So far so good, I hear you say. An interesting argument about the effects of the mass media that challenges popular stereotypes. What does this have to do with Literature? Surely the novel, the high-end literary fiction, lauded by Bookers, is clever stuff? Reading such novels can’t possibly be making us dumber… surely to goodness!
Well, here’s the thing. As TV has expanded its range of narrative structures and techniques, the reverse is becoming true of literature. Fewer and fewer experimental novels are hitting the shelves and Lit- Fic is stagnating. There is almost no variation in modern novels from the narrative techniques of the 18th century (first and third person narrators, flashback, multiple storylines merging, the epistolary, rambling existential angst… old hat. Don’t pretend to be a literary writer if you can’t challenge these established forms in some way). No contemporary author, it seems, has picked up the cudgels for structure and getting the novel to do things differently. Look at the winning Bookers over the past 20 years. Any innovative narrative structures there? Anything truly original? Anything?
Sadly no. Since Joyce, the trend in English language narrative has been to sideline innovation. Even the terms of engagement have changed. Parts of the writing craft that were once assumed as a given are now lauded: voice, plotting, nice story arcs. The stuff that Lit-Fic was supposedly there for (to challenge, innovate and push back boundaries), has been jettisoned without a bye or leave.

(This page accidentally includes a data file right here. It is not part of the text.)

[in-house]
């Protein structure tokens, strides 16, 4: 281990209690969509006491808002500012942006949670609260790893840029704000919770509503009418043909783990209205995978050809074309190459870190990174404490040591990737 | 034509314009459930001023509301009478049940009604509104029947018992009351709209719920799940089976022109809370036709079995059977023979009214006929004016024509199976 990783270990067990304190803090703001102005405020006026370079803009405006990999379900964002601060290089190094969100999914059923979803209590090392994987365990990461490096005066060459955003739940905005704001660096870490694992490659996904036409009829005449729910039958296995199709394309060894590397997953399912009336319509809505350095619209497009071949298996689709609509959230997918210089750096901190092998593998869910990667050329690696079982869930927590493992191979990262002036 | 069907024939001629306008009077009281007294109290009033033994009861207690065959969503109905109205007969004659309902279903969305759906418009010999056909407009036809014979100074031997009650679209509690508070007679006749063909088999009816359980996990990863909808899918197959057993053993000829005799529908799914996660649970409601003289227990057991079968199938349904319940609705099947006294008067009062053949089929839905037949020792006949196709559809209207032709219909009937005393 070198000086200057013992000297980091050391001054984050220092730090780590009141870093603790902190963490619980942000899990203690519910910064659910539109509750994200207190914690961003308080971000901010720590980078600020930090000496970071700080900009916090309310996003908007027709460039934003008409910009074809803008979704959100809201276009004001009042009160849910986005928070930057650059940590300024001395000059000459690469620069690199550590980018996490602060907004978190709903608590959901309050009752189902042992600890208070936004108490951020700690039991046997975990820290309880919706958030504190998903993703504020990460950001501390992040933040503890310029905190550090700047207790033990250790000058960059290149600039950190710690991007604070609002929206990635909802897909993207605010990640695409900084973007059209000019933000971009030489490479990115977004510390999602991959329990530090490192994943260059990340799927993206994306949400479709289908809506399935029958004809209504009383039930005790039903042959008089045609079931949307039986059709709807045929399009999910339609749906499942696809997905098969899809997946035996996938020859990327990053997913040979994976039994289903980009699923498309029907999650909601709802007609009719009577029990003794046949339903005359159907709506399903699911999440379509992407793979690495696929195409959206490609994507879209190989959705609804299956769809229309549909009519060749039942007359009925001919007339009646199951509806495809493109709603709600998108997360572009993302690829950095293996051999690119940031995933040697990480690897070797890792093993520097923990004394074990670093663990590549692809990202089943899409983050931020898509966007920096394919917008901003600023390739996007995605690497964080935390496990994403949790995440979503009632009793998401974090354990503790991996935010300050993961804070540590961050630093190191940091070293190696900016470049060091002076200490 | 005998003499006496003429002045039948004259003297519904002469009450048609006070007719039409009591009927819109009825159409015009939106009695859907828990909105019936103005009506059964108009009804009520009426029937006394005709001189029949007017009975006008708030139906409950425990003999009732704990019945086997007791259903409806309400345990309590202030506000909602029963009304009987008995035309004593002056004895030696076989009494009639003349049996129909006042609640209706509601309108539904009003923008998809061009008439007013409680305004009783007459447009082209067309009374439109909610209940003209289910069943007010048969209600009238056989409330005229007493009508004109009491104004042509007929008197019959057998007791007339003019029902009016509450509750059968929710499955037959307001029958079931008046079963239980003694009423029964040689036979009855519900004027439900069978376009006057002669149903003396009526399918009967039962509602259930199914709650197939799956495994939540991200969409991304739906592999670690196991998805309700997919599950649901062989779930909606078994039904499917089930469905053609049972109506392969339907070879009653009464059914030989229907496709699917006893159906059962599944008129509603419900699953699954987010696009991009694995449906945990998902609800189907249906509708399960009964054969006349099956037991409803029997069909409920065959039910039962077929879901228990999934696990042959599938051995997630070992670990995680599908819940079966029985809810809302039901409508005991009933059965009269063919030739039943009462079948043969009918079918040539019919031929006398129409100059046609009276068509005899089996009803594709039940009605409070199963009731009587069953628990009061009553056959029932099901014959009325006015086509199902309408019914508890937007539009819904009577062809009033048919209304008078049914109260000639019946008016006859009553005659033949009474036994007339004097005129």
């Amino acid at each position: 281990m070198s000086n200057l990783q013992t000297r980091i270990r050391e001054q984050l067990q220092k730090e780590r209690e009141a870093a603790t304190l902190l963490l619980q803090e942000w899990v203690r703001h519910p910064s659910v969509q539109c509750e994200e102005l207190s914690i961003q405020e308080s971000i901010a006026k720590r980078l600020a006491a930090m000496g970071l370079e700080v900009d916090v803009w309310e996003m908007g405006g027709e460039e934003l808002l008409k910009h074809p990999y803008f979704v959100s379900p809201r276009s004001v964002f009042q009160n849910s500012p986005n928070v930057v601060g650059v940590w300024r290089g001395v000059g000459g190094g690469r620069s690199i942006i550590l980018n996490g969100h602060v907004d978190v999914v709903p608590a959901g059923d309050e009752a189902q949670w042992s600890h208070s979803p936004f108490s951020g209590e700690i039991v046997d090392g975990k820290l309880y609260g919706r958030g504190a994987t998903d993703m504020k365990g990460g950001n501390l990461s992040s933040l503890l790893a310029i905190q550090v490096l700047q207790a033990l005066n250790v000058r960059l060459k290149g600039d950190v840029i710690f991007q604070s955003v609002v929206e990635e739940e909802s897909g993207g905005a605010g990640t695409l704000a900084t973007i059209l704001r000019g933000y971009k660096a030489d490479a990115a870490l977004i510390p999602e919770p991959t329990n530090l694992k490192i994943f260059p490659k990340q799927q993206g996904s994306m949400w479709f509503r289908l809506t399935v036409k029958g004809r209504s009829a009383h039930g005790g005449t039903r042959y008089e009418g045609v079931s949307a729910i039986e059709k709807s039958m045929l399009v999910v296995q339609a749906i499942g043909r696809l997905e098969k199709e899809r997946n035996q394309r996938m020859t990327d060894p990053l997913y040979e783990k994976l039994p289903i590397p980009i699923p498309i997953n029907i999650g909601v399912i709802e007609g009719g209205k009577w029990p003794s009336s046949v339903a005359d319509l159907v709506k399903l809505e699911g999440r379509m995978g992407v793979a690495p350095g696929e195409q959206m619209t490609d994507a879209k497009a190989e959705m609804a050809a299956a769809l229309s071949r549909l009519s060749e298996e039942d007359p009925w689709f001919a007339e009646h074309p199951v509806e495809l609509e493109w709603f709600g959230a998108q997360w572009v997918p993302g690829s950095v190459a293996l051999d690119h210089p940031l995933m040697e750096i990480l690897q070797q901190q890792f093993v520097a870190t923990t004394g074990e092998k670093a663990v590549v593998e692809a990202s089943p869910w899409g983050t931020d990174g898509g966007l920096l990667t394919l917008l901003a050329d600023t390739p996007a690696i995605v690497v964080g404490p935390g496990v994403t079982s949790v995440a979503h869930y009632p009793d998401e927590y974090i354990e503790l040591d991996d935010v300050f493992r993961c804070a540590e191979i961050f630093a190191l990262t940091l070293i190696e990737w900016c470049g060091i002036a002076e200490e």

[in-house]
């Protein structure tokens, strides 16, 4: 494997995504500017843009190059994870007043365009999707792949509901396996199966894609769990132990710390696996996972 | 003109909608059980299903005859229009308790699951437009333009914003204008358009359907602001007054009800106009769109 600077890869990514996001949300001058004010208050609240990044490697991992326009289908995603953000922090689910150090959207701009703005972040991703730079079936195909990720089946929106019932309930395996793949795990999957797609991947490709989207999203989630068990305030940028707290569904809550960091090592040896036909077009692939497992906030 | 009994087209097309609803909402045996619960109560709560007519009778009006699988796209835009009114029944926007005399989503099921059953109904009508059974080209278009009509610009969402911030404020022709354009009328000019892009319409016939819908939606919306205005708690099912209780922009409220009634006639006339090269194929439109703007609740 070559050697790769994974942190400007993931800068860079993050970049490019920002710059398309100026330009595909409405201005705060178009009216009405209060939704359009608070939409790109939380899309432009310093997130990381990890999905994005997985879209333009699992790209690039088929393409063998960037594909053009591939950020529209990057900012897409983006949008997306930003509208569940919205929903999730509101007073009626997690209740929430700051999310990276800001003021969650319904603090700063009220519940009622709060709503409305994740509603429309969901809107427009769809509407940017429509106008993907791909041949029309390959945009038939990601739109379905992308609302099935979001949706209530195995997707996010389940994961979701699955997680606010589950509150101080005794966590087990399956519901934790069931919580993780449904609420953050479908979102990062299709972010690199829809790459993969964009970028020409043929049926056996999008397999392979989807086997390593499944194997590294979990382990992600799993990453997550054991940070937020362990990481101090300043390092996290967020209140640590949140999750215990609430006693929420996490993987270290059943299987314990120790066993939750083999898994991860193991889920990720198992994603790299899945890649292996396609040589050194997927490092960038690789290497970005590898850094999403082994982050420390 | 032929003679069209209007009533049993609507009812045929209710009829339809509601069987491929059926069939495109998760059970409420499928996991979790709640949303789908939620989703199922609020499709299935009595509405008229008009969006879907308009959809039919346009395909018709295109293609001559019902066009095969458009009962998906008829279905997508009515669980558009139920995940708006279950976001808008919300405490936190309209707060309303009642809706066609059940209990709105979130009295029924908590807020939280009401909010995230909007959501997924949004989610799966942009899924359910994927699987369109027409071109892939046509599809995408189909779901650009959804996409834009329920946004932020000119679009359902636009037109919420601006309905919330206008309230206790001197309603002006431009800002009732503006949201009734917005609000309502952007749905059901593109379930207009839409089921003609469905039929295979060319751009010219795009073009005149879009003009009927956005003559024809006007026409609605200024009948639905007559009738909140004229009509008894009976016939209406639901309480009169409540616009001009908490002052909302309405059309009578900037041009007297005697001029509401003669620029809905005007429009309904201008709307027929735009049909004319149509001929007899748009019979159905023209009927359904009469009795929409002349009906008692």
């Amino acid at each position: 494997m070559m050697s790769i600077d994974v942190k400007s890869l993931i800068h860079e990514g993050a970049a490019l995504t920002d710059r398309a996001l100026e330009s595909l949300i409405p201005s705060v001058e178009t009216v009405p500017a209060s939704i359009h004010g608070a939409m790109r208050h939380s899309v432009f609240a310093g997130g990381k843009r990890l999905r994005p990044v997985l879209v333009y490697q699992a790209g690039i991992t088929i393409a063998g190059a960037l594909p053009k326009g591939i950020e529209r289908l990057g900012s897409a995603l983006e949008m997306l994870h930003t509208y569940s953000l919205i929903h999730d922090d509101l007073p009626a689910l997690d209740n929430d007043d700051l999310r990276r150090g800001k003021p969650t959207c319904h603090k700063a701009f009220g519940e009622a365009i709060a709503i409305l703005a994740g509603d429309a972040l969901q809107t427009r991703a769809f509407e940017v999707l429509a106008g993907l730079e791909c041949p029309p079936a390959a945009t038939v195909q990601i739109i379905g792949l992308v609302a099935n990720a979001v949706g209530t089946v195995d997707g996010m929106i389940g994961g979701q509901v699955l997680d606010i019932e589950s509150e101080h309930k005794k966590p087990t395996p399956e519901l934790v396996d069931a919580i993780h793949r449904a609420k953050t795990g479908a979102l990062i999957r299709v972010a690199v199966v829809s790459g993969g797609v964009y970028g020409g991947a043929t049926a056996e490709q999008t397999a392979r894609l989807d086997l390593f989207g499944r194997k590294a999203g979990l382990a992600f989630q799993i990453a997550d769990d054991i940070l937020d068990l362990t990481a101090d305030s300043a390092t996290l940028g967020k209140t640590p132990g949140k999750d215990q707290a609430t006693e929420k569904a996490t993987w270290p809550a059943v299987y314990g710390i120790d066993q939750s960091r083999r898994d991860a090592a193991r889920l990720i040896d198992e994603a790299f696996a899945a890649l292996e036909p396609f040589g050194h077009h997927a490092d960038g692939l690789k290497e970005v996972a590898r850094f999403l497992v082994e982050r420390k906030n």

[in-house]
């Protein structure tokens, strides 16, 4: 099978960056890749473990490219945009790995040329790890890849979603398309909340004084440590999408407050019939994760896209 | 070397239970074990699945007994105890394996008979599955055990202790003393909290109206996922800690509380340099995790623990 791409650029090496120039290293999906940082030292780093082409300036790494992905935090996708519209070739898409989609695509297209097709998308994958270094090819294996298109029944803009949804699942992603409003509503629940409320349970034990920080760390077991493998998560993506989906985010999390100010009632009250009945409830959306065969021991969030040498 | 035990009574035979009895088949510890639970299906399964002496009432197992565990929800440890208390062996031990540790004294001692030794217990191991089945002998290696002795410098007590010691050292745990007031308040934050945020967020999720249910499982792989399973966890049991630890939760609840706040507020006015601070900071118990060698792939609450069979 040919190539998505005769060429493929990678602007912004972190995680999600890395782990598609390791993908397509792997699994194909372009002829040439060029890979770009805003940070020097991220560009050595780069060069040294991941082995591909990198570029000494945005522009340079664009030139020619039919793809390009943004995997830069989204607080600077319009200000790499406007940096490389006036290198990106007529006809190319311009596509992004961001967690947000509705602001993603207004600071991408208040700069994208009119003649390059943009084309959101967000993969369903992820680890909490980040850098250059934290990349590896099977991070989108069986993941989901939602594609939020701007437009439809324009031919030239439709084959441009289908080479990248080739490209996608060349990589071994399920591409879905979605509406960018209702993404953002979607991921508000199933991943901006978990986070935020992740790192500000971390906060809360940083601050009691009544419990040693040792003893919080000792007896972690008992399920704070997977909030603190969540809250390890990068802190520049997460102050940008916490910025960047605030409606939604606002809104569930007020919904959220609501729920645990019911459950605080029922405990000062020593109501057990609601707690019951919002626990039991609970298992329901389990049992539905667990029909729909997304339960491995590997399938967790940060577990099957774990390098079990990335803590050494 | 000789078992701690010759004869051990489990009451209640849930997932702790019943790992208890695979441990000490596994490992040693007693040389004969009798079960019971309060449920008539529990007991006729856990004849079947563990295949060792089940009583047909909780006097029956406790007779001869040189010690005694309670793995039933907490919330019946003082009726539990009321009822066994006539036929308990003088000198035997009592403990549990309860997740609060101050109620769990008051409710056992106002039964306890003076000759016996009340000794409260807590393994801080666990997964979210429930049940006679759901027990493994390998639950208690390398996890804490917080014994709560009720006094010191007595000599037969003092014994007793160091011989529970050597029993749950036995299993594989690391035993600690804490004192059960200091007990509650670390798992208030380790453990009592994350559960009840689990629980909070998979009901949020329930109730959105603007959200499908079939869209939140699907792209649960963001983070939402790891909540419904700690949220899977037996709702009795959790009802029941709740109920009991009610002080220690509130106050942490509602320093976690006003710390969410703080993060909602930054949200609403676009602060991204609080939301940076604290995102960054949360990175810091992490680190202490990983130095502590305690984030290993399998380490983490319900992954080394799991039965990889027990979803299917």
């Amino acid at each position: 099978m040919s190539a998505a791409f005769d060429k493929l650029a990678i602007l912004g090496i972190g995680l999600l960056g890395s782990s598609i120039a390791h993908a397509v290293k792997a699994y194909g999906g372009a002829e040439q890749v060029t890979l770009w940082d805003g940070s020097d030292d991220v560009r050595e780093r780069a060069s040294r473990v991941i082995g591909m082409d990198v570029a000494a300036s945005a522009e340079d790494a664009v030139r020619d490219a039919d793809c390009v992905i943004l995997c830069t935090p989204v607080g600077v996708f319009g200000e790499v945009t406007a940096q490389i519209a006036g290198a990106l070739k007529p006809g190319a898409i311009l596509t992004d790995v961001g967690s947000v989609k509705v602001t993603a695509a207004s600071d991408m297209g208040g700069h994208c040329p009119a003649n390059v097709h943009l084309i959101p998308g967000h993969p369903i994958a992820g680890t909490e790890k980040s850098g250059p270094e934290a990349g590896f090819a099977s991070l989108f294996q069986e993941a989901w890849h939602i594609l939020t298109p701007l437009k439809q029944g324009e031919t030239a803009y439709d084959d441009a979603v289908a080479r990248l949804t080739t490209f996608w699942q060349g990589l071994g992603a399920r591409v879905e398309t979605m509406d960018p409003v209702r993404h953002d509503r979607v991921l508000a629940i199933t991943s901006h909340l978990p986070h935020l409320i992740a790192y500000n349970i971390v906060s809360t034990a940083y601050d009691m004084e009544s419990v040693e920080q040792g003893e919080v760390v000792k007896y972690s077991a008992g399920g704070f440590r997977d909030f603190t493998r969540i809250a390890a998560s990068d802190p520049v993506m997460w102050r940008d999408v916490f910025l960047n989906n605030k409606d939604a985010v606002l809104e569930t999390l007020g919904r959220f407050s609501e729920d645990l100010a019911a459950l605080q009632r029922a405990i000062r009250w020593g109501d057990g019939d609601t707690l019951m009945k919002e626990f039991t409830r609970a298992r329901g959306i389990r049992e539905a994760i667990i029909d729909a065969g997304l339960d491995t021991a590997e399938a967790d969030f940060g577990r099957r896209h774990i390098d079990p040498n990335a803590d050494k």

The really disturbing effect of this trend, however, is on expectations. Already publishers, creative writing courses etc have sidelined the experimental or any exploration of narrative structure. Why? Because readers can’t take it. Where 1950s TV execs told their writers ‘don’t, whatever you do, confuse or irk the viewer’, the same message is now drummed into novelists: the reader is an idiot, don’t bother trying to stretch them. You want to write a novel with six main characters with two stories running backward chronologically or to tell their stories as a fractal spiral in two sentence snippets? No dice. I mean, what if a reader somewhere didn’t understand your plot, got upset and gave you a 1 star-rating on Amazon? No, we want one character’s PoV from the beginning of the book to the end. If you do include a flashback, do it in italics so nobody can possibly get confused.
And so it goes. The more we simplify, the less challenge the readers can take. Eventually the novel becomes effortless. Everything comes ready diced, chewed and pre-digested. All the reader has to do now is swallow. English Literature; a form that once provoked, made us struggle to be worthy to reach its heights, is now just a playpen full of ‘voices’. Perhaps it’s time to put down your Roths, Amis’s and Updikes and take up your Playstations. Your braincells may well thank you for it.